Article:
Over the last 25 years Cusack and Eastley have been gradually adding episodes to the collection of compositions that make up this CD. The foundation of this work consists of location recordings layered with the live or recycled sounds of Eastley's kinetic sculpture. Over the same period that this CD evolved Cusack helped with setting up the LMC, worked for 2 years at Studio Steim in Holland, co-founded Bead Records and released several LP's on this label. His long term musical collaborators have included: Clive Bell, Nic Collins and Viv Corringham, as well as the group Alterations (with Steve Beresford, Terry Day and David Toop). Recent CD's are available on Platelunch, ReR and Resonance. He also frequently works with artists in other fields, including most recently in September 2000, "The Week of Small Miracles", a large scale outdoor project in the Lea Valley area of East London which he curated. Meanwhile Eastley's last 25 years have been spent more in the art gallery than the concert hall, with exhibitions in the UK at The Serpentine Gallery (1976) and The Arnolfini (1980). Overseas installations include The Apollohuis in Holland (1984), the Museum Of Modern Art, Nagoya, Japan and Xebec Hall, Kobe, Japan (both 1994). His most recent exhibits were seen this year as part of Sonic Boom at the Hayward Art Gallery in London. He has also been involved in musical performance, especially the Whirled Music project in the 80s and also ongoing collaborations with David Toop and occasional work with Thomas Köner. He has recorded for many labels including Incus, Quartz and most memorably his 2 releases with David Toop (New and Rediscovered Instruments, originally on Obscure, 1975, and Buried Dreams, on Beyond, 1994). Eastley's work is concerned with creating delicate and elegant kinetic sound devices, either motor driven or animated by environmental forces like the wind, streams or the sea.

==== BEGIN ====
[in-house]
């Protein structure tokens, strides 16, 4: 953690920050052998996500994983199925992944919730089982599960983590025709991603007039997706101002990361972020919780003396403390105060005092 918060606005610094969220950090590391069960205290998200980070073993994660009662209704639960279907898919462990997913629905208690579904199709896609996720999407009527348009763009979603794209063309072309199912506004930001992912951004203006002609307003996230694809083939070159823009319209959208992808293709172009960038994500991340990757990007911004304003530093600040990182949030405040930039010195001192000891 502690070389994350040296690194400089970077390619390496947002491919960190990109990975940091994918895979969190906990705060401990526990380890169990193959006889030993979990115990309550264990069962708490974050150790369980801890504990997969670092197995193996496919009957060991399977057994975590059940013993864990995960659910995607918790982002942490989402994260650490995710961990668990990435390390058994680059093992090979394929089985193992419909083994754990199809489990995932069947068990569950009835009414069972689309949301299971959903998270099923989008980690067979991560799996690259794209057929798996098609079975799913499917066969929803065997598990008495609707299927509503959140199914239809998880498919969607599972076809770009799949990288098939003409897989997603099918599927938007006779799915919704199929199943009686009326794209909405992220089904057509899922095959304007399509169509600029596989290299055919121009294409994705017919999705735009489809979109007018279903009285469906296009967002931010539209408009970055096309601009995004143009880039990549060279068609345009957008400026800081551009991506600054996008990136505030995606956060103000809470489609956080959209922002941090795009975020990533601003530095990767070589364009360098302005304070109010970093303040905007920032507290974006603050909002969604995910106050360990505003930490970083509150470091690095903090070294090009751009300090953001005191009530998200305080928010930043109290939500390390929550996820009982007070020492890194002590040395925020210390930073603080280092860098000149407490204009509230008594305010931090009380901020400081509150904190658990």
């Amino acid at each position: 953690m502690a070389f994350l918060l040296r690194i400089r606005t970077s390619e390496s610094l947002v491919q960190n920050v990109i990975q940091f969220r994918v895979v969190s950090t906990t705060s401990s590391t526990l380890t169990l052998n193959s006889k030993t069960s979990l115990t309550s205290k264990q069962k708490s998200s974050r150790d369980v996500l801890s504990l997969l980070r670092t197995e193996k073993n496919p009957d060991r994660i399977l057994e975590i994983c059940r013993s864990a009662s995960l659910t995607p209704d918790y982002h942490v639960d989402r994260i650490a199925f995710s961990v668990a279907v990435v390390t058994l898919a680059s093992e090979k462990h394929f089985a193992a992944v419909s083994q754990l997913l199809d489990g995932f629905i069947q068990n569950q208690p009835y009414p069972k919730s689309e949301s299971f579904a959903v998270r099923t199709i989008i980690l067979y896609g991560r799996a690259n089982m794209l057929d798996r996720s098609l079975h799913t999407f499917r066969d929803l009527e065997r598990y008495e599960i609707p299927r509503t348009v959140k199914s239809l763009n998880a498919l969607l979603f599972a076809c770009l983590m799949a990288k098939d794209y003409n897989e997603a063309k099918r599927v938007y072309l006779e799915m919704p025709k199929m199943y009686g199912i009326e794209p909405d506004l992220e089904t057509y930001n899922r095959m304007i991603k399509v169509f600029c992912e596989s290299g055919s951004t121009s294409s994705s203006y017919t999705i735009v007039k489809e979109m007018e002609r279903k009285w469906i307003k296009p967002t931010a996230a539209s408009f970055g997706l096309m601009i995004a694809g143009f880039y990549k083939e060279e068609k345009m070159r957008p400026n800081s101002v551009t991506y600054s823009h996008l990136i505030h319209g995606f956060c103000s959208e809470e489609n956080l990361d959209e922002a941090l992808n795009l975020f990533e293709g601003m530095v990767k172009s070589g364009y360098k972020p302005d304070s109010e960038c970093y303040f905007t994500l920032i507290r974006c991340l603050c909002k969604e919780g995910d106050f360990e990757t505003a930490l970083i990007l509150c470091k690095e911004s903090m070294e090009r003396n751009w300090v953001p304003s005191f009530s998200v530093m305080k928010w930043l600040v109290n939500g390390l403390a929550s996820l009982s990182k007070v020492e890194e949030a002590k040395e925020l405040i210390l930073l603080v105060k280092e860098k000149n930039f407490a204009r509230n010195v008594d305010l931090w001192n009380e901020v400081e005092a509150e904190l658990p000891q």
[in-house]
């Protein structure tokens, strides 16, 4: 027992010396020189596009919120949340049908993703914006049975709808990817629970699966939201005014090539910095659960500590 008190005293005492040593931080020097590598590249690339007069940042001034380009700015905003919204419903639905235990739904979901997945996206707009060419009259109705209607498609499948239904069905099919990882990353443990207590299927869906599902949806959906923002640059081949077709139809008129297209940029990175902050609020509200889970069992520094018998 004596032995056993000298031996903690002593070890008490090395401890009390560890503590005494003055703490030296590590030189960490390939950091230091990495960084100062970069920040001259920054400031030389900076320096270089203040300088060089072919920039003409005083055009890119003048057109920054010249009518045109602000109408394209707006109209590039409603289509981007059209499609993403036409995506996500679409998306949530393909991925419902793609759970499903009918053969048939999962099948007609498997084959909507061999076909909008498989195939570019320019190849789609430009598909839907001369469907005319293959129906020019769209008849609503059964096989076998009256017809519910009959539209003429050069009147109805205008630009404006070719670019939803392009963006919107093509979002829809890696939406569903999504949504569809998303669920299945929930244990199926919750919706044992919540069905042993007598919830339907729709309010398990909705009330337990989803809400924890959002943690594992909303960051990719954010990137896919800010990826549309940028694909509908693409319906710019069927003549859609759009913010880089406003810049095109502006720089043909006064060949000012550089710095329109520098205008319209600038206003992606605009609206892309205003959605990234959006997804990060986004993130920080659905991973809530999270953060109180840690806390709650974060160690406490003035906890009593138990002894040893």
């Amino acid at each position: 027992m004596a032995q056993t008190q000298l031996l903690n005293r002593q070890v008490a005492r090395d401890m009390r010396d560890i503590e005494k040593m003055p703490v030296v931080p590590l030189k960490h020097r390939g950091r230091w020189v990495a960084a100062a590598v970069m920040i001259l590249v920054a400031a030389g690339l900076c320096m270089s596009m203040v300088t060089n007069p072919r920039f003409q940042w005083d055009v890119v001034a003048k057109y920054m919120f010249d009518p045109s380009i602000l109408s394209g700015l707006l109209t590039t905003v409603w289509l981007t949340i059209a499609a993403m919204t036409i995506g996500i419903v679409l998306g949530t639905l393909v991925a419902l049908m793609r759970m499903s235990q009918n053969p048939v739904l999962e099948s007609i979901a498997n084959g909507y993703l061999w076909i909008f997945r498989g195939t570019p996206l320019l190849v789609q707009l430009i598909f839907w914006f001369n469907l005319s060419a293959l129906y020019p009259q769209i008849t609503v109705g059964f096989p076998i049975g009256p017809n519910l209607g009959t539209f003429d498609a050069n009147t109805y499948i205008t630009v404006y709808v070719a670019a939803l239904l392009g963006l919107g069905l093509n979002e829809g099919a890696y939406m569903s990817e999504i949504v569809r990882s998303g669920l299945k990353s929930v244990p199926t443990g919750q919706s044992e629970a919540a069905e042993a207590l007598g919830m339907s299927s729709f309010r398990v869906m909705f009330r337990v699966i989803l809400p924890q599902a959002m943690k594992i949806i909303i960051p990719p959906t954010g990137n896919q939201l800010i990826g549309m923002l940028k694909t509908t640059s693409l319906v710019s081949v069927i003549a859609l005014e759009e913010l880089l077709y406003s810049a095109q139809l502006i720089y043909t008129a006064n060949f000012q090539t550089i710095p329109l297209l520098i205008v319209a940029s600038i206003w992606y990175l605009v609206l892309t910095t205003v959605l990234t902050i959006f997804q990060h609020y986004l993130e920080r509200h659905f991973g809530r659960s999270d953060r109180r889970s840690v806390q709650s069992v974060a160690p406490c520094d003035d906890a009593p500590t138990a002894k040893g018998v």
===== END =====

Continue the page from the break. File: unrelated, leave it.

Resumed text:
"Perhaps what's most impressive about Day For Night is that nothing is overdone; the pieces sound spontaneous, their simplicity is beguiling." —Brian Marley, Avant

"This CD represents a 25-year collaboration between renowned British avant-garde improviser Peter Cusack and instrument builder and sculptor Max Eastley. Cusack and Eastley have made these short episodes together between busy careers recording experimental music alongside artists such as Nicolas Collins, Steve Beresford, and David Toop). With numerous releases on ReR and Incus, the two musicians are mainstays of the British improvised music world, and Eastley is particularly prominent for his work with Toop in the '70s on Brain Eno's Obscure label -- which debuted his self-designed electro-acoustic instruments. Said instruments are highly developed kinetic sculptures powered by a range of forces from small engines to the wind or running water. The duo creates intriguing delicate compositions with these instruments, abetted by the transformed string instruments and electronics of guitarist $Cusack, whose guitar is at times so far removed from its traditional use that it is hard to still call it a guitar." —Skip Jansen, All-Music Guide

Dubravko Detoni with Acezantez (PD 11)